When outfielder Kyle Zimmer was called up by the Kansas City Royals on July 25, it set up the possibility that he could face his brother Bradley, who pitched for the Cleveland Indians. They both appeared in the same game on July 26 but wound up not opposing each other. They’ll have to wait until the 2021 season.

Teammates

Josh Naylor was traded by San Diego to the Cleveland Indians at the trade deadline on August 31. Naylor’s brother Bo currently plays in the Indians farm system, so they could find themselves as teammates for the Tribe down the road. The Naylor brothers are natives of Canada, and both were Number 1 draft picks by their respective teams.

In Toronto’s first game of the 2020 season on July 24, the first four batters in their lineup, who also made up the entire infield, were sons of former major-leaguers. Shortstop Bo Bichette, son of Dante Bichette, led off for the Blue Jays. Second baseman Cavan Biggio, son of Hall of Famer Craig Biggio, batted second. First baseman Vlad Guerrero Jr., son of Hall of Famer Valdimir Guerrero Sr., was in the third spot, while third baseman Travis Shaw, son of Jeff Shaw, batted cleanup. Each of the players got at least one hit in the game, with Biggio hitting a home run.

Extending the multi-generation families

Three-generation major-leaguers are a rarity, with the Boones, Bells, Hairstons, and Stephensons as the only ones in baseball history. The next candidate for a three-generation family would likely be accomplished by Trei Cruz, son of Jose Cruz Jr, and grandson of Jose Cruz Sr. Trei was drafted in the third round out of Rice University by the Detroit Tigers. He had previously been drafted out of high school in 2017 by the Washington Nationals.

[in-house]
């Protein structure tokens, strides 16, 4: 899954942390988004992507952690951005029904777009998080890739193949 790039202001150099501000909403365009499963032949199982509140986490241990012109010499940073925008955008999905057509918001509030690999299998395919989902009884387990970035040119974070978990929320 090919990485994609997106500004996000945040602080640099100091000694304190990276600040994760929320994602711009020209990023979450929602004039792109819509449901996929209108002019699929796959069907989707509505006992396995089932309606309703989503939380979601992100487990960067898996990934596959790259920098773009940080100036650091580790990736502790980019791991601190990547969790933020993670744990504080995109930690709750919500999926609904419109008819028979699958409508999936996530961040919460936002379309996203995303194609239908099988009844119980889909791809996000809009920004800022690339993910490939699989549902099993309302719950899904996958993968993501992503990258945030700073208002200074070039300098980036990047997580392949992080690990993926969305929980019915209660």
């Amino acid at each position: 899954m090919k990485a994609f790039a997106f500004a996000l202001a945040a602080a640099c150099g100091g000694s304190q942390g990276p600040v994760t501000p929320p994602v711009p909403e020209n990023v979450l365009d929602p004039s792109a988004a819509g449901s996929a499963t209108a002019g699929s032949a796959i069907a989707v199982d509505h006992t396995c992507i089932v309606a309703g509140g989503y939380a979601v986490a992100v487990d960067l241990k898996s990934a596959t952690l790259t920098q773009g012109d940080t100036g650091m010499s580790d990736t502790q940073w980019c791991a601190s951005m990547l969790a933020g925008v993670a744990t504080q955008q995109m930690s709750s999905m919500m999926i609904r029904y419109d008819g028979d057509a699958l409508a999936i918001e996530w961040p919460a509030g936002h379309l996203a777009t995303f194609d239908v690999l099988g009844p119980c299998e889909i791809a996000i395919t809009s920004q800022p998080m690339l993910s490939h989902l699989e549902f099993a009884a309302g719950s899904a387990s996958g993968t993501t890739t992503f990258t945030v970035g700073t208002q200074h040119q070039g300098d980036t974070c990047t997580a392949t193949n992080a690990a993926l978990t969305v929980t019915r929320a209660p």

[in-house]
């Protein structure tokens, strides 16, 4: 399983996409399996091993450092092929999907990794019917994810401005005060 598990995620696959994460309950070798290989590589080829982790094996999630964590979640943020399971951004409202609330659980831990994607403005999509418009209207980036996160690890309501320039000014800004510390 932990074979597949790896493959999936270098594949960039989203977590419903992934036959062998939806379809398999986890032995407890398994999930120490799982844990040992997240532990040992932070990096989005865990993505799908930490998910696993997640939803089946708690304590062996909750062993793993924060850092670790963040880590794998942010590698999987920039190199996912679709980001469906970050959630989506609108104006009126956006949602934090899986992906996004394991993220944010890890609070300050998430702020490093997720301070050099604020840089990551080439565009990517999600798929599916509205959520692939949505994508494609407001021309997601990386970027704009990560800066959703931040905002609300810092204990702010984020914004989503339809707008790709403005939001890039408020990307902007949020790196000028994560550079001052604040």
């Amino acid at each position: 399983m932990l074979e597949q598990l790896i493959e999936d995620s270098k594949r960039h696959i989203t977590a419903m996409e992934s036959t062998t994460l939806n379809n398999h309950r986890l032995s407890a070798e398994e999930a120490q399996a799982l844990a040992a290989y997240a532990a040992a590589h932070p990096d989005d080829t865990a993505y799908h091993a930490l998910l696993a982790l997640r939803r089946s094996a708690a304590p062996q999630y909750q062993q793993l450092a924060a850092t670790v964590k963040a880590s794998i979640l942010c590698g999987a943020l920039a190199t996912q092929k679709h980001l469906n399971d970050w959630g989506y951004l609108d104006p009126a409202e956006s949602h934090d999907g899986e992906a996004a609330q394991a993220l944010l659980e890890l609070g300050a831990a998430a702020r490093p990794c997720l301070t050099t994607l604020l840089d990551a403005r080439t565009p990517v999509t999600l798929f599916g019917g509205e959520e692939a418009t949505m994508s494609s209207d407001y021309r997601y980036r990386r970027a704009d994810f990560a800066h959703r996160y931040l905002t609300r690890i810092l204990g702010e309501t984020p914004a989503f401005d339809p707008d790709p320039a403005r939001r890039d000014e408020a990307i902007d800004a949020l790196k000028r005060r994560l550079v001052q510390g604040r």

The Boone family could become the first four-generation family, since Jake Boone signed as a non-drafted free agent by the Washington Nationals during the summer. Jake, who played three seasons as shortstop at Princeton University, is the son of Bret Boone, nephew of Aaron Boone, the grandson of Bob Boone, and the great grandson of Ray Boone.

MLB Debuts

Sons of former professional players who made their MLB debuts this year include:

Daulton Varsho, July 30, Diamondbacks outfielder/catcher, son of Gary Varsho (1988-1995)

Brandon Leibrandt, August 23, Phillies pitcher, son of Charlie Leibrandt (1979-1993)

Ke’Bryan Hayes, September 1, Pirates third baseman, son of Charlie Hayes (1988-2001)

Derek Hill, September 4, Tigers outfielder, son of Glenallen Hill (1989-2001)

Daz Cameron, September 9, Tigers outfielder, son of Mike Cameron (1995-2011)

Mickey Moniak, September 16, Phillies outfielder, grandson of Bill Moniak (minor leaguer, 1958-1963)

Ryan Weathers, October 10, Padres pitcher, son of David Weathers (1991-2009)

Latest MLB manager with family ties

Luis Rojas made his major-league debut as manager of the New York Mets, joining Aaron Boone, David Bell, and Terry Francona as current managers with major-league fathers. Rojas is the son of Felipe Alou, who managed the Expos and Giants during 1992 through 2006.

Family Ties Overseas

On September 17 in South Korea, Preston Tucker hit two home runs in his Kia team’s win over Samsung in the Korean Baseball Organization league. Nearly 12 hours later and over 7,000 miles apart, his brother Kyle homered for the Houston Astros in their defeat of the Texas Rangers, 2-1. That’s probably the first time brothers hit homers on the same day on two continents.

Mel Rojas Jr, son of former major-league pitcher Mel Rojas Sr., is currently leading the Korean Baseball Organization in all the Triple Crown categories. The 30-year-old was a former third-round pick of the Pittsburgh Pirates in 2010, but he never played at the big-league level.

Drafted players

In addition to Trei Cruz, some of the players drafted in 2020 with major-league ties include:

Tyler Soderstrom was drafted by the Oakland A’s in the first round. He is the son of Steve Soderstrom who was also a first-rounder of the 1993 draft by San Francisco. They are the tenth father-son duo to be first-round draftees.